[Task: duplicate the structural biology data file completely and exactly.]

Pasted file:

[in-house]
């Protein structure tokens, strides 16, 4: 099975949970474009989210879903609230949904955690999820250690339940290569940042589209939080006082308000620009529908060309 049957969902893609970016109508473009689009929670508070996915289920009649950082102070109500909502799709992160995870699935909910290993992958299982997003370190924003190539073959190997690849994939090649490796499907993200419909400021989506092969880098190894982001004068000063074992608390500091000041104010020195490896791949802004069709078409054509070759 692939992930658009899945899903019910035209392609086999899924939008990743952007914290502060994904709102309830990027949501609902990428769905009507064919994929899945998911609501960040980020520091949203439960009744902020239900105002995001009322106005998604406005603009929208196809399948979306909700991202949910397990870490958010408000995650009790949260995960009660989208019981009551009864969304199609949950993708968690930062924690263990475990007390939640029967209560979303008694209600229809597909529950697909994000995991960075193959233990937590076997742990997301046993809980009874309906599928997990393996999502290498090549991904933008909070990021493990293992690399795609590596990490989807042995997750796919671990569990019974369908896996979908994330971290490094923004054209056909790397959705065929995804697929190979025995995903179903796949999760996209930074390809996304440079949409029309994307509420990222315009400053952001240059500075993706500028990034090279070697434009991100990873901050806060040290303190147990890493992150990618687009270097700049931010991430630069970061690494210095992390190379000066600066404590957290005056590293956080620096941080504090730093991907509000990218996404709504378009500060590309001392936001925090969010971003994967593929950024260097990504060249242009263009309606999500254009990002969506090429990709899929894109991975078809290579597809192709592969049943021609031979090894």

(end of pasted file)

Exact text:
[in-house]
């Protein structure tokens, strides 16, 4: 099975949970474009989210879903609230949904955690999820250690339940290569940042589209939080006082308000620009529908060309 049957969902893609970016109508473009689009929670508070996915289920009649950082102070109500909502799709992160995870699935909910290993992958299982997003370190924003190539073959190997690849994939090649490796499907993200419909400021989506092969880098190894982001004068000063074992608390500091000041104010020195490896791949802004069709078409054509070759 692939992930658009899945899903019910035209392609086999899924939008990743952007914290502060994904709102309830990027949501609902990428769905009507064919994929899945998911609501960040980020520091949203439960009744902020239900105002995001009322106005998604406005603009929208196809399948979306909700991202949910397990870490958010408000995650009790949260995960009660989208019981009551009864969304199609949950993708968690930062924690263990475990007390939640029967209560979303008694209600229809597909529950697909994000995991960075193959233990937590076997742990997301046993809980009874309906599928997990393996999502290498090549991904933008909070990021493990293992690399795609590596990490989807042995997750796919671990569990019974369908896996979908994330971290490094923004054209056909790397959705065929995804697929190979025995995903179903796949999760996209930074390809996304440079949409029309994307509420990222315009400053952001240059500075993706500028990034090279070697434009991100990873901050806060040290303190147990890493992150990618687009270097700049931010991430630069970061690494210095992390190379000066600066404590957290005056590293956080620096941080504090730093991907509000990218996404709504378009500060590309001392936001925090969010971003994967593929950024260097990504060249242009263009309606999500254009990002969506090429990709899929894109991975078809290579597809192709592969049943021609031979090894």